Problem and dependent drinking
In the first of a two-part article,Dr Clare Gerada provides practical advice on how to recognise and support problem drinkers
Most adults drink, and most drink sensibly, although about 21% of men and 17% of women drink more than 'sensible' daily limits of two to three units per day for women and three to four units per day for men.
Calculating how much alcohol is drunk is not as easy as it first appears. Most people equate one drink (half a pint of lager or one glass of wine) as being equal to one unit. But using this rough-and-ready method will greatly underestimate amounts drunk. It is important to take into account the volume or size of the glass and the strength of the alcohol being drunk.
One unit of alcohol is 10ml (1cl) by volume, or 8g by weight, of pure alcohol. A more accurate way of calculating units is as follows. The percentage alcohol by volume (% ABV) of any drink equals the number of units in a litre of that drink. For example:
•Strong beer at 6% ABV has six units in one litre. If you drink half a litre (500ml) – just under a pint – then you have had three units (500/1,000x6).•Wine at 12% ABV has 12 units in a litre. If you drink a quarter of a litre (250ml) then this is equal to three units (250/1,000 x 12).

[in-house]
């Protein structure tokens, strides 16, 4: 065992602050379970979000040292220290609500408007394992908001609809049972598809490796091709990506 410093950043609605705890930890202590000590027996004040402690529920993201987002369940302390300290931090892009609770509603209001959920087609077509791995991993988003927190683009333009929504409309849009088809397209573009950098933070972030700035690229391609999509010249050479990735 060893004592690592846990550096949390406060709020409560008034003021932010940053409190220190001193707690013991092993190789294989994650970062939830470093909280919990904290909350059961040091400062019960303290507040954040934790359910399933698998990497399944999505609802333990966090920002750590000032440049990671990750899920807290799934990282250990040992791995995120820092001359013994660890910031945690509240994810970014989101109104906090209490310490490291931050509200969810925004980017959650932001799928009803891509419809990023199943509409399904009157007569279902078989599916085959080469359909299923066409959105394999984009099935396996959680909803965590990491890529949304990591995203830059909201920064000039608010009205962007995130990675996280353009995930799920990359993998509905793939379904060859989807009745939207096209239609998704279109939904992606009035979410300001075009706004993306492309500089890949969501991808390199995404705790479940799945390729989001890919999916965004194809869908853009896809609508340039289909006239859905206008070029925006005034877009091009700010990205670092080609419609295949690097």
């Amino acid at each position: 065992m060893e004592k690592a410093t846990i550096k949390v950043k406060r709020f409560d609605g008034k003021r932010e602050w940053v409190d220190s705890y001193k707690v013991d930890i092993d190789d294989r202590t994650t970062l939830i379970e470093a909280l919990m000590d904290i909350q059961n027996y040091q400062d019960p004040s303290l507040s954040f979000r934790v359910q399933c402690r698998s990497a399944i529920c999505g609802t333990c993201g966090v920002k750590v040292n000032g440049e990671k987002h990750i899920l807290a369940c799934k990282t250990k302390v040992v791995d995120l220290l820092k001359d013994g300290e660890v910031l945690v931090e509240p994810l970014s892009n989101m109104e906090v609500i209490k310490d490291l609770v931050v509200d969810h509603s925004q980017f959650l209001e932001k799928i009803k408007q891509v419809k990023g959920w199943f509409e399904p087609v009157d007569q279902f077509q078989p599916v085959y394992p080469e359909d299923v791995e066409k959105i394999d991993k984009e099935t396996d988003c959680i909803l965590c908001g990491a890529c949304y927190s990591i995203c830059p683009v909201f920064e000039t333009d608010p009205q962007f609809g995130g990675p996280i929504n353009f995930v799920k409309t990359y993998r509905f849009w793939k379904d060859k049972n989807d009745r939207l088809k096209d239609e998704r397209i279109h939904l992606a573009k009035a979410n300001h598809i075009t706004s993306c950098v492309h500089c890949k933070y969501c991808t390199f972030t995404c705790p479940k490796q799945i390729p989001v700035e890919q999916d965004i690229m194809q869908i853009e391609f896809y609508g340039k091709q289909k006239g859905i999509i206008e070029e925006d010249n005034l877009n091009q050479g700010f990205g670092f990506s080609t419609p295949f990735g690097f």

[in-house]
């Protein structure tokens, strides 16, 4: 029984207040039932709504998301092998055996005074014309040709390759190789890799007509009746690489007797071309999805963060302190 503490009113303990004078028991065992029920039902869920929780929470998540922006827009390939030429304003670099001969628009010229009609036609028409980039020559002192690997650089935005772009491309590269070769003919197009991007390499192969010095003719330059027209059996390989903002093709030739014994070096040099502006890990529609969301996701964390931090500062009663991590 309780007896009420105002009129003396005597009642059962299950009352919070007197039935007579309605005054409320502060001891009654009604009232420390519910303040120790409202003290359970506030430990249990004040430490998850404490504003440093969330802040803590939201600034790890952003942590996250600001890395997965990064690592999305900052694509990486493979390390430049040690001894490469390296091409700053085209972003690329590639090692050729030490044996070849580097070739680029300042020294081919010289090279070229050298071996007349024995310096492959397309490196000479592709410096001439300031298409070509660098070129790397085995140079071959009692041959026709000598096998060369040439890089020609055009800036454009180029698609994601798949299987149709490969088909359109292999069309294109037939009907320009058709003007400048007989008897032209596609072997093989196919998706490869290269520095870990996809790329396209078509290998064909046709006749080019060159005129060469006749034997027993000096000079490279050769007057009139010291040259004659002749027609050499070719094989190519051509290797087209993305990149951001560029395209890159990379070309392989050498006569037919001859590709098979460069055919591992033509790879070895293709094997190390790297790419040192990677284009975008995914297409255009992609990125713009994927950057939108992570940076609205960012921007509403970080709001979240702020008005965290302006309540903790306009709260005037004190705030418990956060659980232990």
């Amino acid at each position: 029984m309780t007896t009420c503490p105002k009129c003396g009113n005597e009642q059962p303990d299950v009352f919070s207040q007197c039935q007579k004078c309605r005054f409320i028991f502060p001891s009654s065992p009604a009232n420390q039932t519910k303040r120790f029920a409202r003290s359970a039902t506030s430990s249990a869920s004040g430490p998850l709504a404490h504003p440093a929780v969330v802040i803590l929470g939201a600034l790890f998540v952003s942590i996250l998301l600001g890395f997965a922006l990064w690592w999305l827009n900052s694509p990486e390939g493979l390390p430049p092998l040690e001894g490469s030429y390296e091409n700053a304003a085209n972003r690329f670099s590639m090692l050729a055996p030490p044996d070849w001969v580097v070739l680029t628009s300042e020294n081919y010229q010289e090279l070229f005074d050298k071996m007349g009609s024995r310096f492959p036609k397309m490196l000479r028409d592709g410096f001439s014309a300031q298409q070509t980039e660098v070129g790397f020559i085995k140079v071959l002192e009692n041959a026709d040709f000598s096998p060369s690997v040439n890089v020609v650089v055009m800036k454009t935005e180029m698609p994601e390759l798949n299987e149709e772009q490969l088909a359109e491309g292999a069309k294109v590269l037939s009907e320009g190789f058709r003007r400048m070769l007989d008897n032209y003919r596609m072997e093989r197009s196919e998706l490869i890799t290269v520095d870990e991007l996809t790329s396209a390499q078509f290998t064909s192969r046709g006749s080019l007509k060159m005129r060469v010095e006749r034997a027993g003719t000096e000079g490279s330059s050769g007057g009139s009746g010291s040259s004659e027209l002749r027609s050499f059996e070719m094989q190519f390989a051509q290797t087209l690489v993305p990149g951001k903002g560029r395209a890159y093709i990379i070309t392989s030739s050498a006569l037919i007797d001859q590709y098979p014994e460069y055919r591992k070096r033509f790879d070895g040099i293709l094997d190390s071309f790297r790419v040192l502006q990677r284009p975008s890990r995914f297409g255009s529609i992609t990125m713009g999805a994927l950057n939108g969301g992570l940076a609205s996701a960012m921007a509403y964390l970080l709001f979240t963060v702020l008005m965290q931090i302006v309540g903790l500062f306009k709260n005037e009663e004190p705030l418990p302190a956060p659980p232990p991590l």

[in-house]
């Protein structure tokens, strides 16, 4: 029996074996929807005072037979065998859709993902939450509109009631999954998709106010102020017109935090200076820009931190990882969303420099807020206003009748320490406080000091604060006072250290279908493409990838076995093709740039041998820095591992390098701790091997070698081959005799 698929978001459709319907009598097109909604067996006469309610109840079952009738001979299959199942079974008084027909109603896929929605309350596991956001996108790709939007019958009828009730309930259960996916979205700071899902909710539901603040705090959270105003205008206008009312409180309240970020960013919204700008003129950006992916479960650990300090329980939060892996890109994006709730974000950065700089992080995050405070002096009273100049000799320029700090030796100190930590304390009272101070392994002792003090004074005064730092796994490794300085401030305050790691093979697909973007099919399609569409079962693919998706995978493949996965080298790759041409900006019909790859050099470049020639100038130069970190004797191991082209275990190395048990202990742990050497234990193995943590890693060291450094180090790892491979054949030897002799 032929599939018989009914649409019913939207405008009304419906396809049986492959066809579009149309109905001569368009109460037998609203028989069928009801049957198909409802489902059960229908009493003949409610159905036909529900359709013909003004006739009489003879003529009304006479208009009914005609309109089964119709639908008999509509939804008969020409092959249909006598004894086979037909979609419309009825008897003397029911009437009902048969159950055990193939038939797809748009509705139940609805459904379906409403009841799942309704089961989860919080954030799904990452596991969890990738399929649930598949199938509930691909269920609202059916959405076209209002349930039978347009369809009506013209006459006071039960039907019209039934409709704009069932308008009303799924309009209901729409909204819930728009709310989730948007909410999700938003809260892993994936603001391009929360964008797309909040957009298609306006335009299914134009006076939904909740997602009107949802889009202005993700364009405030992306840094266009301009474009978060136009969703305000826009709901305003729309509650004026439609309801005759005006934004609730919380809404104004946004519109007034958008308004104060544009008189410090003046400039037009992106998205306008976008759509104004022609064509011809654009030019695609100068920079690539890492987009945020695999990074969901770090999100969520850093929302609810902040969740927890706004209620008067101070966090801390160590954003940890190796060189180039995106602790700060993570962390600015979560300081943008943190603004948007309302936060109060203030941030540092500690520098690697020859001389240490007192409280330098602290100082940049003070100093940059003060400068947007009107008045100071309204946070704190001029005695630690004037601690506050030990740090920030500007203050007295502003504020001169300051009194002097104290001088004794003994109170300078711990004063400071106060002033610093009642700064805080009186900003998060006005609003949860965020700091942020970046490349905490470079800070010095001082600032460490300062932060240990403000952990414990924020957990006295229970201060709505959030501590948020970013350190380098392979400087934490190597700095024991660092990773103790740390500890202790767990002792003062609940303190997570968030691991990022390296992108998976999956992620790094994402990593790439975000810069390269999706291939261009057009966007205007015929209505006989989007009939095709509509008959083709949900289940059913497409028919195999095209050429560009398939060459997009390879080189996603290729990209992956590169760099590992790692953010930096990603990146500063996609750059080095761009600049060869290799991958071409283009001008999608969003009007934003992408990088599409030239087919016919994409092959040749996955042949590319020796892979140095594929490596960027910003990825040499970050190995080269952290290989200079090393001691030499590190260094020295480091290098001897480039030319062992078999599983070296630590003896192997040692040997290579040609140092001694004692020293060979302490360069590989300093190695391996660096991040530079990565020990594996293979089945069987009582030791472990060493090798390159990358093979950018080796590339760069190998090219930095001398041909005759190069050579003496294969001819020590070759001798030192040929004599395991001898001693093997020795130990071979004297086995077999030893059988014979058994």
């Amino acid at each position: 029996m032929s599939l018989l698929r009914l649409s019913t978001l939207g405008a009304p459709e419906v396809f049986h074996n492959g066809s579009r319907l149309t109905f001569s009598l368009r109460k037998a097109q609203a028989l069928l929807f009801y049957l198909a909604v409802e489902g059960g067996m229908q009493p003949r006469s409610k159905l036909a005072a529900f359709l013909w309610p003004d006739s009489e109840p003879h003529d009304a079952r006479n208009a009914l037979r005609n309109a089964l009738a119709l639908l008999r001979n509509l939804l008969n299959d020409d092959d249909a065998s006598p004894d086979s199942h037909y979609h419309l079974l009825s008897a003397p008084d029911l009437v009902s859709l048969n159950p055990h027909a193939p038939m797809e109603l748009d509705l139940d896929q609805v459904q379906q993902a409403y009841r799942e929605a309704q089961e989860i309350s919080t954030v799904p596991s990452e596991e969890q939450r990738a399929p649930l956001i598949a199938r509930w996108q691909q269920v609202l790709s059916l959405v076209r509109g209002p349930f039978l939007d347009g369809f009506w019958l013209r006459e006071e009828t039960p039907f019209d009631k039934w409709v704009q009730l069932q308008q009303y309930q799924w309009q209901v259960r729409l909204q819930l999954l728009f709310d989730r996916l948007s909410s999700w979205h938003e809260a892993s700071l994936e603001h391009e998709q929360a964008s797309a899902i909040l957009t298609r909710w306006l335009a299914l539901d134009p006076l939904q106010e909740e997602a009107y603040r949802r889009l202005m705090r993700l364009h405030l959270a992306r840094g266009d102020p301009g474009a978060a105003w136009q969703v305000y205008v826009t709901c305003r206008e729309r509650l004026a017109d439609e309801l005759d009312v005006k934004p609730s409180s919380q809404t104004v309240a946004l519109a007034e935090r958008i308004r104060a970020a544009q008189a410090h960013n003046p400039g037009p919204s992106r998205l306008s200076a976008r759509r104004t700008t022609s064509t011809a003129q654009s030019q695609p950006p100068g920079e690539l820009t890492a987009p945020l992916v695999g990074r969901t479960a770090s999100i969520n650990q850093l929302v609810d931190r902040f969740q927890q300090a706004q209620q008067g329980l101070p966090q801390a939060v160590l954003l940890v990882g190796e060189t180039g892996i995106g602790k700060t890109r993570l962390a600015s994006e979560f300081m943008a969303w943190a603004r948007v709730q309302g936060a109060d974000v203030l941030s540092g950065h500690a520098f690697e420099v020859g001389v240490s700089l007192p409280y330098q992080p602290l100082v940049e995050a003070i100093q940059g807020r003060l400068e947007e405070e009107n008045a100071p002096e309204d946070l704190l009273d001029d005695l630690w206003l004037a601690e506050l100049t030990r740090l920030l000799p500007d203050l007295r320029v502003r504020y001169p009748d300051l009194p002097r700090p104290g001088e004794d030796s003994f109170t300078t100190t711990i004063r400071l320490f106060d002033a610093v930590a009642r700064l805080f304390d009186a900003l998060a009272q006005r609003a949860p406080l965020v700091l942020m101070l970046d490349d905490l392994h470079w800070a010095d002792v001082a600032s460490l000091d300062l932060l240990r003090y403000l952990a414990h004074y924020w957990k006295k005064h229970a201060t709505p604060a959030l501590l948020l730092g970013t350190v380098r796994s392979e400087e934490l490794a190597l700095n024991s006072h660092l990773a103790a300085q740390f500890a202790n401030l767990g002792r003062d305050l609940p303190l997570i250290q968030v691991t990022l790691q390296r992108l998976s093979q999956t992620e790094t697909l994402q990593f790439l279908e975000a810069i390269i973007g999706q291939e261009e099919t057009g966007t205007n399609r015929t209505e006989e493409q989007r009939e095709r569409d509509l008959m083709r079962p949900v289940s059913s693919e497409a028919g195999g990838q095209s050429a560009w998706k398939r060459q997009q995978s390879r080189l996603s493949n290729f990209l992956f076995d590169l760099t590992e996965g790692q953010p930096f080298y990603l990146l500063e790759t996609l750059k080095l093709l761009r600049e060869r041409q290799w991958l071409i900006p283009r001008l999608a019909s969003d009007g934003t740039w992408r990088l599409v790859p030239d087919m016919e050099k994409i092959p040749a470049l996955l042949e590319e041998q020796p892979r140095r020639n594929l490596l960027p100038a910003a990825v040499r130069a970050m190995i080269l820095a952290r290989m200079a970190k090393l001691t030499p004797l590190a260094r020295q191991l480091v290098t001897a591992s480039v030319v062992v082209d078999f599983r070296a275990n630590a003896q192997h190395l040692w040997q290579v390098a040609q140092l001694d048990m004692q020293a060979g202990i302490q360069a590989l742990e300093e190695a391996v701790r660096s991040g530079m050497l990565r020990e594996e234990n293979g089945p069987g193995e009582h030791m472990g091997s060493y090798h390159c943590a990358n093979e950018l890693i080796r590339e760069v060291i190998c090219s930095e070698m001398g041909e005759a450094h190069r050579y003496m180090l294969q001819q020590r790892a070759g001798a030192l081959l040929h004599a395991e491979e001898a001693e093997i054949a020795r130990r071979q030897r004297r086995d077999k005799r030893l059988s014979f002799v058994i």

Identifying the heavy drinker
James is 42 and works very hard in the City. He consults complaining of headaches, and investigation shows that he is hypertensive, has a cholesterol level of 7.8mmol/l, high MCV and abnormal liver enzymes. He has never had a day off work and considers himself to be very fit, playing squash every Sunday and going to the gym at least twice a week.
When asked about alcohol, he says 'Oh, I don't drink any more than my friends', but it transpires that he drinks every day – a quick beer on his way home from work, a gin and tonic when he gets home, a bottle of wine shared with his wife over dinner and sometimes a small whiskey before going to bed. He is asked to keep an alcohol diary, and his entries for the week are shown on page 55.James should be diagnosed as a heavy drinker. He may be a dependent drinker. As a GP, your role is critical. Feeding back to him that he is drinking at least double the weekly recommended amounts for a man, and that his alcohol intake is beginning to show in his physical health, is an important first step and can have a powerful influence on his future drinking pattern. Brief interventions are very effective in helping non-dependent patients and can be delivered in a 10-minute consultation (see box Interventions, page 55).
Helping the dependent drinker
Mary is a 36-year-old nurse working in the A&E department at the local hospital. She comes to consult complaining of severe gastritis. It is 3pm and there is a smell of alcohol on her breath. When questioned, she replies: 'Oh, I've finished work for the day and I went to a leaving do at lunchtime.'